US company addressing homelessness using recycled shipping containers

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US company addressing homelessness using recycled shipping containers

Homelessness in many cities across the U.S. is reaching crisis proportions, and it’s getting worse because of housing shortages and sky-high costs. But in Los Angeles, a new project, based on the concept of social impact equity, hopes to curb the growing problem of homelessness.

CGTN’s May Lee reports.

Construction at a unique housing project in the heart of Los Angeles is almost done. The three-story structure is made up of eight recycled shipping containers from China, and when finished, it will permanently house 32 homeless people.

But there’s one thing that sets this project apart from all other homeless housing initiatives. There is no taxpayer money being used.

This is a for profit business model so 56 private investors are helping to build this facility, and they expect to get about a five percent return on investment annually.

The mastermind behind this three-and-a-half million-dollar social impact equity project is private developer Fly Away Homes.

FlyAwayHomes Chairman Steaven K. Jones/Chairman of FlyAwayHomes says, “When we gave them the profit motive of getting a four to five percent return on investment they felt that was a beautiful combination of meeting their needs of social impact and at the same time getting a fair return on their investment.”

Because FlyAwayHomes is a private enterprise, cumbersome and expensive government regulations are bypassed, which helps lower cost and dramatically shorten construction time.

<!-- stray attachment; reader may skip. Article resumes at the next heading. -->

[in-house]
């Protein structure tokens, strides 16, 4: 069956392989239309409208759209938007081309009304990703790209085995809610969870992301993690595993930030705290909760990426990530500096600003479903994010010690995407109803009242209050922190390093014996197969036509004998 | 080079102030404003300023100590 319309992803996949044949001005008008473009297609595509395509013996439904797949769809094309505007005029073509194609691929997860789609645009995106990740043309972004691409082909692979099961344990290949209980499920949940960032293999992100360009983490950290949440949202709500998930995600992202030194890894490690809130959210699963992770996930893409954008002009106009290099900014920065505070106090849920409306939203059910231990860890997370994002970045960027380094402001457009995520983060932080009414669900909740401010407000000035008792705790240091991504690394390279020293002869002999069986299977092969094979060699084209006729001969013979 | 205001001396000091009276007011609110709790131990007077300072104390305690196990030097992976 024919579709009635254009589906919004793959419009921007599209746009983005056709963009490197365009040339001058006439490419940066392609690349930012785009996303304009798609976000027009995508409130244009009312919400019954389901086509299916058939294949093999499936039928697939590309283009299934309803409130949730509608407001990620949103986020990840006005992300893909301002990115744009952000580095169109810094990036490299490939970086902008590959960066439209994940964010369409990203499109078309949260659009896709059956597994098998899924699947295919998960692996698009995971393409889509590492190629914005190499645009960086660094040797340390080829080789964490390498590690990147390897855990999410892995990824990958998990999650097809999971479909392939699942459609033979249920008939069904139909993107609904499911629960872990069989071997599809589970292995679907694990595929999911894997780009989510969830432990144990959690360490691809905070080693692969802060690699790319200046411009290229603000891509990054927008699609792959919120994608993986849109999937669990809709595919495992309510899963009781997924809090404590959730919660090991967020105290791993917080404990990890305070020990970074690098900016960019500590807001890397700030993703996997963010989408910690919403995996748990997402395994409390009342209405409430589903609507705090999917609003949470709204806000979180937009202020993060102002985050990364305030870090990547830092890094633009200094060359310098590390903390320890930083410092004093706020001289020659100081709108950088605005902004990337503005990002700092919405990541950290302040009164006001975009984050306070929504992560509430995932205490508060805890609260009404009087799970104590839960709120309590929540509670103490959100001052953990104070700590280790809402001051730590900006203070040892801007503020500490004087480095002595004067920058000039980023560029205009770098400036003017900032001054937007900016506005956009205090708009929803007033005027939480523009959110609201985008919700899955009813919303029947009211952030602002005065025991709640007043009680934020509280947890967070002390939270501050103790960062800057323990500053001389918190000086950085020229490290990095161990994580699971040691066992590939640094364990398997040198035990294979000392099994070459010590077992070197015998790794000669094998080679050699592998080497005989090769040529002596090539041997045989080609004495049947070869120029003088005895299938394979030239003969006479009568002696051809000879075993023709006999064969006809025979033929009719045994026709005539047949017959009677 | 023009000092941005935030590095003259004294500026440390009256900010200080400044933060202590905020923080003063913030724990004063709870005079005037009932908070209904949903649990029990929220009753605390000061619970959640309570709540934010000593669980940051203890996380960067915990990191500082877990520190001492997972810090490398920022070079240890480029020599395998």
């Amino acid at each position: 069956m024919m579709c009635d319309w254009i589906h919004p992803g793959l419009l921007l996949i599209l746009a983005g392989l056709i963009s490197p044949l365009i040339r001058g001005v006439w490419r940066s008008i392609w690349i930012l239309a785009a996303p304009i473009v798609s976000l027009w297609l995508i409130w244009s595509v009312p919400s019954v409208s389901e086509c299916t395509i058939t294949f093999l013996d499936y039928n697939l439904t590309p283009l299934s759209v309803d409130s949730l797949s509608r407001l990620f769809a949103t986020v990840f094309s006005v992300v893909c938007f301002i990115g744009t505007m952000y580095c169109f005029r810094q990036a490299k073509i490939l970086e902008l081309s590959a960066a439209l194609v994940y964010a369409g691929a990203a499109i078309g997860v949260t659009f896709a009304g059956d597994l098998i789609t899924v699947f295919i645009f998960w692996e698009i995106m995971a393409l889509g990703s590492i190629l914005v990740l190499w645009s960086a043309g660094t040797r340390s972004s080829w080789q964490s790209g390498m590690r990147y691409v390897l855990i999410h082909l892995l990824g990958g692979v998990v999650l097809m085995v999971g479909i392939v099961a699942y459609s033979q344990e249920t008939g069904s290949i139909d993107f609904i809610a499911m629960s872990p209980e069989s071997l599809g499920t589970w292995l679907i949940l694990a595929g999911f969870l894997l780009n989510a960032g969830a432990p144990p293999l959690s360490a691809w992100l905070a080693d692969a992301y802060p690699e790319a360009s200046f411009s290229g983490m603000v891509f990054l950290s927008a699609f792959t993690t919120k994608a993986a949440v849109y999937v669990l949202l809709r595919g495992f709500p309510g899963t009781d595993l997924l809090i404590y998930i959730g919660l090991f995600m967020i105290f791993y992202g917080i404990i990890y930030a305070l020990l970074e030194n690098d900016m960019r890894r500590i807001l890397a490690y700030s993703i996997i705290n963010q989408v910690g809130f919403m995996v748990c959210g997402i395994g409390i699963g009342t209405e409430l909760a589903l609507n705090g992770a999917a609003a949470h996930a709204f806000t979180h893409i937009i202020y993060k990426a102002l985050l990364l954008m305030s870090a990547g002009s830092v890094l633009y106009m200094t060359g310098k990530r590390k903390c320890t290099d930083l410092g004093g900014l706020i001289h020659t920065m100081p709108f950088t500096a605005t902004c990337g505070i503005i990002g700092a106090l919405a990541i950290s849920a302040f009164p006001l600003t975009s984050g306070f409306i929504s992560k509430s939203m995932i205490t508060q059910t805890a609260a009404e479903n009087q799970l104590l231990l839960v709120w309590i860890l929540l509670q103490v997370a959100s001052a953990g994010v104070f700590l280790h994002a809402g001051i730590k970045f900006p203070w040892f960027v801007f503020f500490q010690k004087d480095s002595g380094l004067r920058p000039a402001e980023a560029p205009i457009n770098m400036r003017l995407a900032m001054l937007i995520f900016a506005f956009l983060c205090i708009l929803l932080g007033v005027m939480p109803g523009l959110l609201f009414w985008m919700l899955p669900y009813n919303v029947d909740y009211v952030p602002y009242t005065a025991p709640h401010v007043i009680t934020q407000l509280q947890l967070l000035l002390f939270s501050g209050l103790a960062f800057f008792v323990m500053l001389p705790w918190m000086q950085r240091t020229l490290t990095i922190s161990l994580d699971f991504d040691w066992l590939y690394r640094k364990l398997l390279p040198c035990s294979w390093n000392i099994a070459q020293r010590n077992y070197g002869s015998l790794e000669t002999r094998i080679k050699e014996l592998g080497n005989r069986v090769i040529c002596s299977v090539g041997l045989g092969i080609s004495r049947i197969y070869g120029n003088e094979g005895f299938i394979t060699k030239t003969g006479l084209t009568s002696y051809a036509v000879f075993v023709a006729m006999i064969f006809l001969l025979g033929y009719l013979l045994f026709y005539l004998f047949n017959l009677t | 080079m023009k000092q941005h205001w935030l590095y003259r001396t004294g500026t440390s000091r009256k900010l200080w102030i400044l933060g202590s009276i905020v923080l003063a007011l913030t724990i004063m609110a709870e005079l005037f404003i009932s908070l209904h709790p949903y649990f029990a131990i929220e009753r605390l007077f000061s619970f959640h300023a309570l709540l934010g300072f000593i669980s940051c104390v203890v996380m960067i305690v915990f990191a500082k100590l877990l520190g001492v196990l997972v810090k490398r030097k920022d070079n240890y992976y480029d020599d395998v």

For example, according to city data, government housing rules require one unit per person, which costs approximately $400,000.

FlyAwayHomes with the help of social services agency, The People Concern, will place four people per unit at a cost of $100-thousand per head.

“In working with The People Concern, they told us the most important thing was privacy that each person needed their own bedroom”, says FlyAwayHomes President Lawry Meister, “so we have four bedrooms here. Each one is about eight by 10.”

Each unit also has a living room, dining room, bathroom and kitchen. There’s usable outdoor space as well including a garden area.

The People Concern will master lease the complex from FlyAwayHomes, find qualified tenants who will pay a modest rent using housing vouchers and disability benefits, and provide services such as therapy and counseling.

CEO John Maceri says this is a good alternative solution to solving homelessness in LA, which exceeds 53,000 people, but he’s direct about what more needs to be done.

“I don’t know anybody working on the ground who gets up in the morning scratching their head saying “Gee, we don’t know what to do.” says Maceri. “We know exactly what to do. If we could get the resources and folks would get out of the way and let us get about the business of housing people, we would be making significant progress.”

For Felix Garcia, who was homeless for 12 years and now works with The People Concern, taking action isn’t about IF, but When.

“One of the things I can share for sure is for people to jump on the bandwagon, volunteer, donate and get busy with us.” says Garcia.

And for FlyAwayHomes, that means setting a goal to build 20 projects a year in LA with the hope that other cities across the country will jump on their bandwagon.

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